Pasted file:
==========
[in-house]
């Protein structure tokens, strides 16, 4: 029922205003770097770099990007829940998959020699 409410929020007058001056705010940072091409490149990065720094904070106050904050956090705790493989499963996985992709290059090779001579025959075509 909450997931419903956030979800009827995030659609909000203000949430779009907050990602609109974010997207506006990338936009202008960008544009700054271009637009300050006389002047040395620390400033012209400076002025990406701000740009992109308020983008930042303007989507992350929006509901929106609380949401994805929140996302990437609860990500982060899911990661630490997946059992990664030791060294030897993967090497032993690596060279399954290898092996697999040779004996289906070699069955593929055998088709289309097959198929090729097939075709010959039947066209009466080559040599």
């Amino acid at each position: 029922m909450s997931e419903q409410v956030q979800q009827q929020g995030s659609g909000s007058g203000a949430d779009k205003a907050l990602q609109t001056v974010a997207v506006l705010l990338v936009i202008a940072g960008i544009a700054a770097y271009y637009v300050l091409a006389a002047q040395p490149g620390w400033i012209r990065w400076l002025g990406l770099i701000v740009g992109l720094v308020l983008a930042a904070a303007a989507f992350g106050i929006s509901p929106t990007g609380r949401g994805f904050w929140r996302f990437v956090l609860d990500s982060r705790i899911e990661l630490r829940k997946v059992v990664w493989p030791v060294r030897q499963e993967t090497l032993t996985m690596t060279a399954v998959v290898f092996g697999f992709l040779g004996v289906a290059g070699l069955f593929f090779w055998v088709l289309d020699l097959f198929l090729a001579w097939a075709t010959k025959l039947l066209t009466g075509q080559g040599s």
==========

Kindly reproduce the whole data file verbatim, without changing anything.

[in-house]
């Protein structure tokens, strides 16, 4: 029922205003770097770099990007829940998959020699 409410929020007058001056705010940072091409490149990065720094904070106050904050956090705790493989499963996985992709290059090779001579025959075509 909450997931419903956030979800009827995030659609909000203000949430779009907050990602609109974010997207506006990338936009202008960008544009700054271009637009300050006389002047040395620390400033012209400076002025990406701000740009992109308020983008930042303007989507992350929006509901929106609380949401994805929140996302990437609860990500982060899911990661630490997946059992990664030791060294030897993967090497032993690596060279399954290898092996697999040779004996289906070699069955593929055998088709289309097959198929090729097939075709010959039947066209009466080559040599």
């Amino acid at each position: 029922m909450s997931e419903q409410v956030q979800q009827q929020g995030s659609g909000s007058g203000a949430d779009k205003a907050l990602q609109t001056v974010a997207v506006l705010l990338v936009i202008a940072g960008i544009a700054a770097y271009y637009v300050l091409a006389a002047q040395p490149g620390w400033i012209r990065w400076l002025g990406l770099i701000v740009g992109l720094v308020l983008a930042a904070a303007a989507f992350g106050i929006s509901p929106t990007g609380r949401g994805f904050w929140r996302f990437v956090l609860d990500s982060r705790i899911e990661l630490r829940k997946v059992v990664w493989p030791v060294r030897q499963e993967t090497l032993t996985m690596t060279a399954v998959v290898f092996g697999f992709l040779g004996v289906a290059g070699l069955f593929f090779w055998v088709l289309d020699l097959f198929l090729a001579w097939a075709t010959k025959l039947l066209t009466g075509q080559g040599s």